The German Myth of the East: 1800 to the Present

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OUP Oxford, Dec 9, 2010 - History - 312 pages
Over the last two centuries and indeed up to the present day, Eastern Europe's lands and peoples have conjured up a complex mixture of fascination, anxiety, promise, and peril for Germans looking eastwards. Across the generations, a varied cast of German writers, artists, philosophers, diplomats, political leaders, generals, and Nazi racial fanatics have imagined (often in very different ways) a special German mission in the East, forging a frontier myth that paralleled the American myths of the 'Wild West' and 'Manifest Destiny'. Through close analysis of German views of the East from 1800 to our own times, The German Myth of the East reveals that this crucial international relationship has in fact been integral to how Germans have defined (and repeatedly redefined) themselves and their own national identity. In particular, what was ultimately at stake for Germans was their own uncertain position in Europe, between East and West. Paradoxically, the East came to be viewed as both an attractive land of unlimited potential for the future and as a place undeveloped, dangerous, wild, dirty, and uncultured. Running the gamut from the messages of international understanding announced by generations of German scholars and sympathetic writers, to the violent racial utopia envisaged by the Nazis, German imaginings of the East represent a crucial, yet unfamiliar, part of modern European history, and one that remains fundamentally important today in the context of an expanded European Union.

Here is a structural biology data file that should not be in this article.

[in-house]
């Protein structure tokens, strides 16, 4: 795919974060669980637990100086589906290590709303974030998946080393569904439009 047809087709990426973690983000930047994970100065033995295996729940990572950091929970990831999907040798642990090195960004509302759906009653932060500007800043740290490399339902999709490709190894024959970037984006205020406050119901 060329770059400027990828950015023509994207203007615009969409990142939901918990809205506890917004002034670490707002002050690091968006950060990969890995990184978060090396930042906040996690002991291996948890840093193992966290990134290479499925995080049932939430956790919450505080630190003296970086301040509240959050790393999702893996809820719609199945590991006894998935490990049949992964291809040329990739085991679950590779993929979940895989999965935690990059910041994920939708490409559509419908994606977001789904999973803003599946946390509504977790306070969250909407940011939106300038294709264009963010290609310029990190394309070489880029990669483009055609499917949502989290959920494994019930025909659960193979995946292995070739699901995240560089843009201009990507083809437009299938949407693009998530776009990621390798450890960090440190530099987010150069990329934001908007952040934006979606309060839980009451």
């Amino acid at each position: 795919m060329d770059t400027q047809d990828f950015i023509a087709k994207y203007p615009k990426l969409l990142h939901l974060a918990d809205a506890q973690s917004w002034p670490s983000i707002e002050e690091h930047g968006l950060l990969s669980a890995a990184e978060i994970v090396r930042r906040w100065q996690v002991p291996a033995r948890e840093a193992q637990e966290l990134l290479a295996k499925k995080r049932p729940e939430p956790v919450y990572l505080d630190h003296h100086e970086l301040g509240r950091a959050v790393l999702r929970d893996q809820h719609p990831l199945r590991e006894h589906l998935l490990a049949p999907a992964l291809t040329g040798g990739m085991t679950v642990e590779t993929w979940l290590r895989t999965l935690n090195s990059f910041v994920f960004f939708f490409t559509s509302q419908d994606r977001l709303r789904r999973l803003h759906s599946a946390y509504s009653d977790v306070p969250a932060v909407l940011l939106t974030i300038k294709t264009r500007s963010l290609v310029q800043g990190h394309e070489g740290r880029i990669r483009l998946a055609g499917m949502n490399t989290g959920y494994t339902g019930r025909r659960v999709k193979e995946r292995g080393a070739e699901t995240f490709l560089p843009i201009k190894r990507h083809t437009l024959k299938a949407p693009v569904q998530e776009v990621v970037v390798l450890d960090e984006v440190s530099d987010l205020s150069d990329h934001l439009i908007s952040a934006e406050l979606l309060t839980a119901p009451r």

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Contents

1 Introduction
1
2 Older Legacies Before 1800
12
3 Influences of Enlightenment and Romanticism 18001820s
44
4 Fusing the Myth 18301871
71
5 Age of Empires 18711914
98
6 The First World War and its Aftermath 19141933
130
7 Nazi Visions of the East
171
8 Nightmare of the Advancing East 19431955
203
9 From the Cold War to the Present
220
Notes
241
Select Bibliography
267
Index
285
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About the author (2010)


Vejas Gabriel Liulevicius is an Associate Professor in the Department of History at the University of Tennessee and is the author of War Land on the Eastern Front: Culture, National Identity, and German Occupation in World War I (2000). He has been awarded a fellowship by the National Endowment for the Humanities.

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